10/15/2013 03:46 EDT | Updated 12/15/2013 05:12 EST

10 questions with Coalition Montréal's Marcel Côté

Economist and founder of the SECOR management consulting firm, Marcel Côté is taking his first run at the mayor's job as the leader of Coalition Montreal. He spoke to CBC's Daybreak about his hopes for the city's future, early campaign mistakes and his take on taxes. 

- Listen to the full interview

Q: What is the most pressing problem facing Montreal?

A: "Reforming the senior management of city hall. The reason why we had all that corruption and collusion incidents is basically because Montreal is managed with an outdated approach.

"Power is way too concentrated on the end of the mayor and the president of the executive committee. We have to restructure the committee. We have to review all of the business processes involving senior bureaucrats.

We have to simplify things – get rid of silos. That’s at the root cause of all the problems we have in the past five to 10 years."

Q: You’re talking about eliminating a fair chunk of the upper level management. How are you going to do that?

A: "What you do is you review what people do and what has to be done and who should get involved and what has to be done. Then you realize there’s just too many people attending meetings and too many people sticking in their fingers and that’s what silos do.

"Most [organizations] have gone through such reviews, CBC is a good example. They’ve shed hundreds of senior employees. You start from the top. You simplify the organization from the top by going over what the people do, what has to be done and how is it done. And then you realize that there’s all kinds of redundancy, which slows down the process, which complicates things.

"You just simplify the process and jobs are redefined and at the end, you find you need much less people to do the senior jobs in most larger organizations. "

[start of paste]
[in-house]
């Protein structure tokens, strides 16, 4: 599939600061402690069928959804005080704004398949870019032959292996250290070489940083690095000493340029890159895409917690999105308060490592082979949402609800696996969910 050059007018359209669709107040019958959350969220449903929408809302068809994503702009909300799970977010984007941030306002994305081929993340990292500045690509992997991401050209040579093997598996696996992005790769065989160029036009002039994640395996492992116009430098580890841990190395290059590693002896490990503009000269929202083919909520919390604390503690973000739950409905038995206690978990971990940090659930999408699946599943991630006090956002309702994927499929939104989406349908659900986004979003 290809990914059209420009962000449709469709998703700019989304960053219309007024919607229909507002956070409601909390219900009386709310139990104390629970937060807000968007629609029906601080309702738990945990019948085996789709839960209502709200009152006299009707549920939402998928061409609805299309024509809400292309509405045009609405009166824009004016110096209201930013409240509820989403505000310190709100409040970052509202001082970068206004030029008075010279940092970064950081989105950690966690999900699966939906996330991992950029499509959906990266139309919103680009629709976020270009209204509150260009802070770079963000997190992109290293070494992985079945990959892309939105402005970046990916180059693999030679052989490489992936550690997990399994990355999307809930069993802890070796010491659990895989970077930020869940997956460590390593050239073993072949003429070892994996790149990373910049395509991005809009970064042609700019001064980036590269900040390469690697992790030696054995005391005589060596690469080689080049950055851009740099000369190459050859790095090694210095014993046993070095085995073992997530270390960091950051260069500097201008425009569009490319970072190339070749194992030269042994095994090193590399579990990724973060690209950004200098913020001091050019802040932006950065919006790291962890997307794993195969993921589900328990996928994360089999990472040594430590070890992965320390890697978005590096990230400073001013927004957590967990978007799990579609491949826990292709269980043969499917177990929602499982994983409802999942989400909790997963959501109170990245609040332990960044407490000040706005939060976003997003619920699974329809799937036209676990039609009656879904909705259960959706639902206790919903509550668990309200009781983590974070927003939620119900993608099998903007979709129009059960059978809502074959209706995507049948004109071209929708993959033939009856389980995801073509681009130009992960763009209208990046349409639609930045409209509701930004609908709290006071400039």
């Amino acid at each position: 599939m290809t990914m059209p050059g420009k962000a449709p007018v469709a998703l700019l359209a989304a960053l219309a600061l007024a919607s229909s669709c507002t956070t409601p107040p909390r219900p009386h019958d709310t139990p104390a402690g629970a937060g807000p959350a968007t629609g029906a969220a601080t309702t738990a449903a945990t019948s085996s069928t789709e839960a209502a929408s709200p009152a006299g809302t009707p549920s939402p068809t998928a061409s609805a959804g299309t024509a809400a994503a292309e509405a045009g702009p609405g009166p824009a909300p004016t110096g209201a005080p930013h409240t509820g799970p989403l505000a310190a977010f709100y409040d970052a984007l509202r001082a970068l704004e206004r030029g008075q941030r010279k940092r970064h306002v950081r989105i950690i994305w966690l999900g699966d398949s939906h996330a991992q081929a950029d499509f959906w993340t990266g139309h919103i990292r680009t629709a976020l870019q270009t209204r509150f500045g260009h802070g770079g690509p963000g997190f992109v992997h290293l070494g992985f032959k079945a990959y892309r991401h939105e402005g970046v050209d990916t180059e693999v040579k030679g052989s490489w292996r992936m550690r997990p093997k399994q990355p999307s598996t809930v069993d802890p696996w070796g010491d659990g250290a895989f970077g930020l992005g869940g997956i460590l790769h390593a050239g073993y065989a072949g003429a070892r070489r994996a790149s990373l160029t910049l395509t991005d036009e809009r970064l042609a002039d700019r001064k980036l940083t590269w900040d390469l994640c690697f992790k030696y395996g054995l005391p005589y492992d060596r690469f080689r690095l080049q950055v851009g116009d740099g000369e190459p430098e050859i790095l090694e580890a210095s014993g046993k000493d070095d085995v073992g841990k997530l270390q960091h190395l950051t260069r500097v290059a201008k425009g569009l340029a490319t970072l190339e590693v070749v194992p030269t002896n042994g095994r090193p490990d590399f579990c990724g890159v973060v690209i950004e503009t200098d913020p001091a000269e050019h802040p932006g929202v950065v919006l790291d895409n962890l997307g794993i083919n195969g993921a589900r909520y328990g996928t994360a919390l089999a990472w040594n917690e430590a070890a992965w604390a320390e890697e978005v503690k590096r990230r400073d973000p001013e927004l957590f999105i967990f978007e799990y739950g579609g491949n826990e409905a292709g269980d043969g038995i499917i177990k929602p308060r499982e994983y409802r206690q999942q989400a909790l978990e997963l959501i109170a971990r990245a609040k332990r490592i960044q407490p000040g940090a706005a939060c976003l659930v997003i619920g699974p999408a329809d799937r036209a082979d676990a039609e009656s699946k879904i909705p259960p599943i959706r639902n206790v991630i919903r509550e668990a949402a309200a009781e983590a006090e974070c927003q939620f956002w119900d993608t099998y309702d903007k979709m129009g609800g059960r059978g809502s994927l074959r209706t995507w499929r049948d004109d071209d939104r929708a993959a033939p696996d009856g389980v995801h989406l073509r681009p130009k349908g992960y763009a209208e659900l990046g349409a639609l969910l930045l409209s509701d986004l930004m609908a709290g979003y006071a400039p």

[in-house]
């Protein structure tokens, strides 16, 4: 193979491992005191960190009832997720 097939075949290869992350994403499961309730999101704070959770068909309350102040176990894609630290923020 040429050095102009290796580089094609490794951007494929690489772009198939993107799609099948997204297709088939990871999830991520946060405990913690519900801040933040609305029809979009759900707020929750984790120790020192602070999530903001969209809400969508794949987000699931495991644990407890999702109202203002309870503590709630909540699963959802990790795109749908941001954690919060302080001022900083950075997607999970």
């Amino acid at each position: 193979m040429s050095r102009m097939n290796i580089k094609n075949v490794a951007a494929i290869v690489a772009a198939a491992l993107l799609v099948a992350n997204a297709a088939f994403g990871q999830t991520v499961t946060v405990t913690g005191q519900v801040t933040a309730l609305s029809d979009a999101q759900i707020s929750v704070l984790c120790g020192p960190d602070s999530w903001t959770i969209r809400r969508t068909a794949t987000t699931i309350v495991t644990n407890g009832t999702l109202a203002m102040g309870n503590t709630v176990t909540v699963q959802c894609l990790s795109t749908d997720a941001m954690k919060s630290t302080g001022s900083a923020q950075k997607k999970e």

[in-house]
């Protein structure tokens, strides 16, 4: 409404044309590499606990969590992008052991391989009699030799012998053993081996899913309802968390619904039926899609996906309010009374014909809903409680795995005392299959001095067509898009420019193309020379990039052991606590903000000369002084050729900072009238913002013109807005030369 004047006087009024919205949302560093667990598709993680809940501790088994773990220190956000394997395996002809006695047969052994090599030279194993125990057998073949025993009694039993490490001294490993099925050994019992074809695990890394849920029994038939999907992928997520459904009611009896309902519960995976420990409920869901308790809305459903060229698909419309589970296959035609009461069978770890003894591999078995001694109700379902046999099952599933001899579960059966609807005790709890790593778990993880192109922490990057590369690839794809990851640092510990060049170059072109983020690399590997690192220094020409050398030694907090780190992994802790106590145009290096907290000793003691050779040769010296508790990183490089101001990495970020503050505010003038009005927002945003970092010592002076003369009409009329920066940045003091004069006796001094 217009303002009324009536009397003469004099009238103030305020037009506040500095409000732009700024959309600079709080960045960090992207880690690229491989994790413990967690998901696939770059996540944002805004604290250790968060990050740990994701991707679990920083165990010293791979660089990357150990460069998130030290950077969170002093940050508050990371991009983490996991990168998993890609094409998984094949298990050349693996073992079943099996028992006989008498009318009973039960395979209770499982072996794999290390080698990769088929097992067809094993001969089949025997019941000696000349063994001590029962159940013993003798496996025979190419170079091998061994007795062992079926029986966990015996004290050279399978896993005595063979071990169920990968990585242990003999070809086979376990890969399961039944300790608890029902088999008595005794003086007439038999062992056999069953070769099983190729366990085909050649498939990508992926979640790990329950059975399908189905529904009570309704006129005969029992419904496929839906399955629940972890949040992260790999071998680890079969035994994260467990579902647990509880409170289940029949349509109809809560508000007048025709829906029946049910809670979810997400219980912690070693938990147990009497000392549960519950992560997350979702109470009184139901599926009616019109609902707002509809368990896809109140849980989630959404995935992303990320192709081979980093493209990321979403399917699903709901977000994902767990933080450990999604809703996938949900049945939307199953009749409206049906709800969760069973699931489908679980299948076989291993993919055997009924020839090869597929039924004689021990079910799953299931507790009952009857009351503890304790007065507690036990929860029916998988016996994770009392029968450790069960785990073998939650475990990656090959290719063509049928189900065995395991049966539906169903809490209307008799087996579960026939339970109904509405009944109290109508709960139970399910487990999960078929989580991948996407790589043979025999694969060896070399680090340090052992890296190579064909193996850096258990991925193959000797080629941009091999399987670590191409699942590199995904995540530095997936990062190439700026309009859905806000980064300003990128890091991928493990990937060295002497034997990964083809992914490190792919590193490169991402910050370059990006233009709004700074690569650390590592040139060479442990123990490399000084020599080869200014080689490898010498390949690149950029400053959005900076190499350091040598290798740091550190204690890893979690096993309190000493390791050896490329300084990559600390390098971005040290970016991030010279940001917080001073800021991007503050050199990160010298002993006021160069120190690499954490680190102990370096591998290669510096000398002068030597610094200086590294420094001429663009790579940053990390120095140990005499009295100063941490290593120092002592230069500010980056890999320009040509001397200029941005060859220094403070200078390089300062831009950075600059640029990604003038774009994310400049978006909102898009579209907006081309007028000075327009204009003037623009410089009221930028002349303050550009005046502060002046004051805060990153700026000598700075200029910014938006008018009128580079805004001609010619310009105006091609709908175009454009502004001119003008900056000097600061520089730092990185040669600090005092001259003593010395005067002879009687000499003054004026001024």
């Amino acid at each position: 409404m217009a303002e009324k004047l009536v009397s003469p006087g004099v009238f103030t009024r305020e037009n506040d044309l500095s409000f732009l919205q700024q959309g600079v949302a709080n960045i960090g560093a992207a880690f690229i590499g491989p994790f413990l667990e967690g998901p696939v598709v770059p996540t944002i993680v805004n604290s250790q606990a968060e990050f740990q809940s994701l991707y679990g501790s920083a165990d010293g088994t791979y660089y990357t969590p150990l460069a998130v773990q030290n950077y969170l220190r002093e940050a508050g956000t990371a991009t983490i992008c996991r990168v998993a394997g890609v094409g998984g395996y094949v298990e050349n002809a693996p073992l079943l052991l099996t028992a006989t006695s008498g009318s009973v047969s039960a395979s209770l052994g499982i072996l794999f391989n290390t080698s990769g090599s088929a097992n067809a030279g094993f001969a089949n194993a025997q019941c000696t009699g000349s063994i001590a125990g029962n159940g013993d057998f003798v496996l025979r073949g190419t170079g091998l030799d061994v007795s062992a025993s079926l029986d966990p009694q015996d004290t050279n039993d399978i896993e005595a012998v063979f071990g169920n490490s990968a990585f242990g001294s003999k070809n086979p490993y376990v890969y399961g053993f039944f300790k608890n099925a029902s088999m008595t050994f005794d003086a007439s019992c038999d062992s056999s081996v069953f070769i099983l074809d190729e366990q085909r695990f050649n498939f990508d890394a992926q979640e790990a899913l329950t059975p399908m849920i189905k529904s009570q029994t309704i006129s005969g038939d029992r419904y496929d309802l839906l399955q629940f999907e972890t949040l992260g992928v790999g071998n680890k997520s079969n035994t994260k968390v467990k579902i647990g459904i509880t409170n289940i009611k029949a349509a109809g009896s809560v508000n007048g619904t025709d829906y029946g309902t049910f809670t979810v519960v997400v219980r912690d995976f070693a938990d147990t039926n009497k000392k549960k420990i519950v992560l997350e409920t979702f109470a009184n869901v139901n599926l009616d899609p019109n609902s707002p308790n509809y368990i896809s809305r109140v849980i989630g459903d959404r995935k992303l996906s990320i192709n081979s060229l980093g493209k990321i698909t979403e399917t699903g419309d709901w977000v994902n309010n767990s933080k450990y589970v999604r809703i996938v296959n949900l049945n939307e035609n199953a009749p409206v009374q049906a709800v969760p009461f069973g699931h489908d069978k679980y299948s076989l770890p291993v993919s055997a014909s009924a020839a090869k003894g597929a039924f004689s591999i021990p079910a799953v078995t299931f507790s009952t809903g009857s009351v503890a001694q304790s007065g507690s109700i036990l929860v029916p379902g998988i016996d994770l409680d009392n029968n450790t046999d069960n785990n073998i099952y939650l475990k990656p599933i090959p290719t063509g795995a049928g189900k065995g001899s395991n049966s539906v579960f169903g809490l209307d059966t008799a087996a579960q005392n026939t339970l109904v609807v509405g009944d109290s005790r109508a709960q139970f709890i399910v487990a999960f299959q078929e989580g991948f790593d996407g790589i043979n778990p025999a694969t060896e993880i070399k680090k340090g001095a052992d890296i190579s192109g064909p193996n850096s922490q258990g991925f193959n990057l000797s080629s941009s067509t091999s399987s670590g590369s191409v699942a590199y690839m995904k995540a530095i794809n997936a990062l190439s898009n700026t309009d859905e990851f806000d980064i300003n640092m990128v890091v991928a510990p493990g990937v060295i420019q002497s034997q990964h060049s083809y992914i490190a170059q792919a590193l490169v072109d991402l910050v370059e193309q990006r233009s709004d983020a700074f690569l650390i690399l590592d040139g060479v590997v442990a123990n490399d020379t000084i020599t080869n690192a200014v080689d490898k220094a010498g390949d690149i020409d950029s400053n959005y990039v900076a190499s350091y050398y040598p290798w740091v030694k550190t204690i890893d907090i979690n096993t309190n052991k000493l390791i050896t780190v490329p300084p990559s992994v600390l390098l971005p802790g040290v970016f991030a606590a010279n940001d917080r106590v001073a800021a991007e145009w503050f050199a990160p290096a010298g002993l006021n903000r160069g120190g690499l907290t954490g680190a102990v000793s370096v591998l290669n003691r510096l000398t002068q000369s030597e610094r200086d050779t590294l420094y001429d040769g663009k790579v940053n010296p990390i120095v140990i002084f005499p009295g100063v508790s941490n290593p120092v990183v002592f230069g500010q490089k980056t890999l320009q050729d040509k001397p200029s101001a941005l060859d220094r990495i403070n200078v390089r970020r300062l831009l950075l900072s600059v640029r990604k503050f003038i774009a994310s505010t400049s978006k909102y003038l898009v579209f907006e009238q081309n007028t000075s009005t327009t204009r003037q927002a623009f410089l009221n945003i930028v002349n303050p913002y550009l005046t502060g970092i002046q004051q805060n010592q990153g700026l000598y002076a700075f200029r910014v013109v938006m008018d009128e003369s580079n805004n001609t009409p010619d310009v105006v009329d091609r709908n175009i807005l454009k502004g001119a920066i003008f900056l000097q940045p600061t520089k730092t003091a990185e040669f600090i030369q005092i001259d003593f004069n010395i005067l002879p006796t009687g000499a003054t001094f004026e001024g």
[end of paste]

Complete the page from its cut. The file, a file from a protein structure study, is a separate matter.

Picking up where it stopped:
Q: In your platform, you are promising to keep raising taxes in line with inflation, but not reduce them. Why can’t you reduce them?

A: "There’s a huge deficit in maintenance in Montreal. We can feel it every morning when we drive to work or we wait for the buses or subway.

"So we have to address that maintenance deficit. Politicians over the years have taken away expenditure from maintenance, which doesn’t really show up. The results though, after five or 10 years, shows — the sidewalks and the streets and the water mains that break."

Q: This robocall fake poll you ran last week— with a few days of perspective, do you see why with an election campaign, where integrity is such an important part of what people are thinking about, you failed the integrity test with that fake poll?

- Côté will not drop out over unauthorized robocalls

A: "It was a mistake and I admit it. It was done by my organization and I assume what the organization was trying to do was reduce the cost of our polling because as you know political parties always do polling every night.  These costs are expensive. It’s done by volunteers."

"The first intent of that poll was to pin point the voters that voted for us and the voters that voted for them because we know the number and on election day, we call them back."

Q: What are your dreams for Montreal?

A: "It’s not buses or tramways. I believe in prosperity. I believe that the Montreal economy can be rebuilt  on intelligence on creativity on knowledge.  We have five universities here…We have that creativity culture.  Is that a dream?

"It’s a dream because it’s what we can do with it with support.  If we learned how to manage our linguistic duality better, if we built on our strength our city has the potential to be the most creative city in the world."

Q: There may be people who are suspicious of your teaming up with Louise Harel, partly because she was a PQ minister, but probably mostly because she was the one as municipal affairs minister who oversaw the mergers which were hated in some parts.  What would you say to them about those concerns?

A: There’s Louise Harel and there’s the péquistes.  Let’s first talk about the péquistes.  There’s no way you can govern this city without including the people from the east side of the metro line and they’re mostly indépendentistes or and you have to deal with that. 

"Mme. Harel, I’ve gotten to known her, I didn’t know her until this spring.  She’s a very interesting woman.  I think she would benefit from being better known.  I think when we come down and talk about municipal affairs, I think the mergers are behind us. 

"It’s no more on the table this is done and we have to come to terms with that.  She is still a public person and we have to live with her and I get along fine with her."